Image Courtesy of Trimet Special cable-stayed design calls for permanent stays to connect to every other bridge segment and continuously run through the pylon, a tactic that allows for a slender cross section. Image Courtesy of Trimet New Willamette River crossing in Oregon will be nation's first to bar private vehicles. Related Links: Light-Rail Bridge Job Awarded Portland-Milwaukie Light Rail Bridge There's no wiggle room in Portland, Ore., regarding the aesthetics and geometry of the new cable-stayed Willamette River bridge that, at 1,750 ft, will be the country's longest mass-transit, non-car commuter crossing. All 78 of the 16-ft-long, cast-in-place bridge
Barnhart/Dawn Paul Barnhart's modular lift tower placed the TBM's 745-ton cutterhead on May 31. Related Links: Bertha to Dig This Summer Follow Bertha on Twitter Lowering a 7,000-ton tunnel-boring machine piece by piece into an 80-ft-deep launch pit sloped 3° forced Barnhart Crane and Rigging to think outside the boom. The subcontractor working at the Alaskan Way Viaduct in Seattle opted to use a modular lift tower instead of a conventional crawler crane, saving millions of dollars and valuable site space.The largest tunneling machine built for North America, Bertha—a 57.5-ft-dia unit—will this summer bore a 1.7-mile-long tunnel to replace the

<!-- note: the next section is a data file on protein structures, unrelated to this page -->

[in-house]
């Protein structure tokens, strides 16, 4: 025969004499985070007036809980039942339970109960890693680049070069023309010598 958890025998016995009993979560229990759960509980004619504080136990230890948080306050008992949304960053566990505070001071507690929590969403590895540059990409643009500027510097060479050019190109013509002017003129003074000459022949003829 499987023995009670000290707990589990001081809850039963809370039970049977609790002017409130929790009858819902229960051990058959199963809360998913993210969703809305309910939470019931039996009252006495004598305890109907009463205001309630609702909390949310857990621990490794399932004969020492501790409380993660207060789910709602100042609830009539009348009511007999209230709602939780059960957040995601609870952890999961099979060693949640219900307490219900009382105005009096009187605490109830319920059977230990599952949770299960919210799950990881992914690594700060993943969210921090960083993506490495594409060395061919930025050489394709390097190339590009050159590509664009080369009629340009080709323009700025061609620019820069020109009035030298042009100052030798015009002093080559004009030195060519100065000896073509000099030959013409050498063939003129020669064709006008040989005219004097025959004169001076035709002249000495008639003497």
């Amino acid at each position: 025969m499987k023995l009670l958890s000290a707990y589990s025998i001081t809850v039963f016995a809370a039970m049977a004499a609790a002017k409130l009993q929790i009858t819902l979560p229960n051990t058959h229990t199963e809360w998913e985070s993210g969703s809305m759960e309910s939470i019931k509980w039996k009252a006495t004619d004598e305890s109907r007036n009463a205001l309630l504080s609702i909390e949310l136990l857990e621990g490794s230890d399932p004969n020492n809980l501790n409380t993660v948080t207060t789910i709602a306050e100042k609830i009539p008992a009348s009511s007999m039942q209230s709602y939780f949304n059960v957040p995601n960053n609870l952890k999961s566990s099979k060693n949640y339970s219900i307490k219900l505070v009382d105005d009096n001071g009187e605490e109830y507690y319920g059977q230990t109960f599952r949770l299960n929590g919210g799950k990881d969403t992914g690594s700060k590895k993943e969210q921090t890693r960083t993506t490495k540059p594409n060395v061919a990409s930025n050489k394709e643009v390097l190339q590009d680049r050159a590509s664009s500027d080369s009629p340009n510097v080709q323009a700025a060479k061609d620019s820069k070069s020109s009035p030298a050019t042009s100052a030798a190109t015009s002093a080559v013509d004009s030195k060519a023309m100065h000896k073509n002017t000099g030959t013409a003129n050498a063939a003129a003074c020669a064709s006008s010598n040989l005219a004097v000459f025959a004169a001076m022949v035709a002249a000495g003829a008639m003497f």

Photo and Rendering Courtesy of WSDOT Officials are scrambling to replace part of a bridge that collapsed after an oversized-load truck struck it. Carrying Interstate 5 in northern Washington state, the bridge is one of thousands that lack redundancy in their critical members. Fast-track construction methods will be used for both temporary and permanent fixes to restore Washington state's main north-south connector, from Seattle to Canada, after the May 23 collapse of an Interstate 5 bridge span into the Skagit River.Washington State Dept. of Transportation officials took less than 72 hours to announce that a temporary structure will be in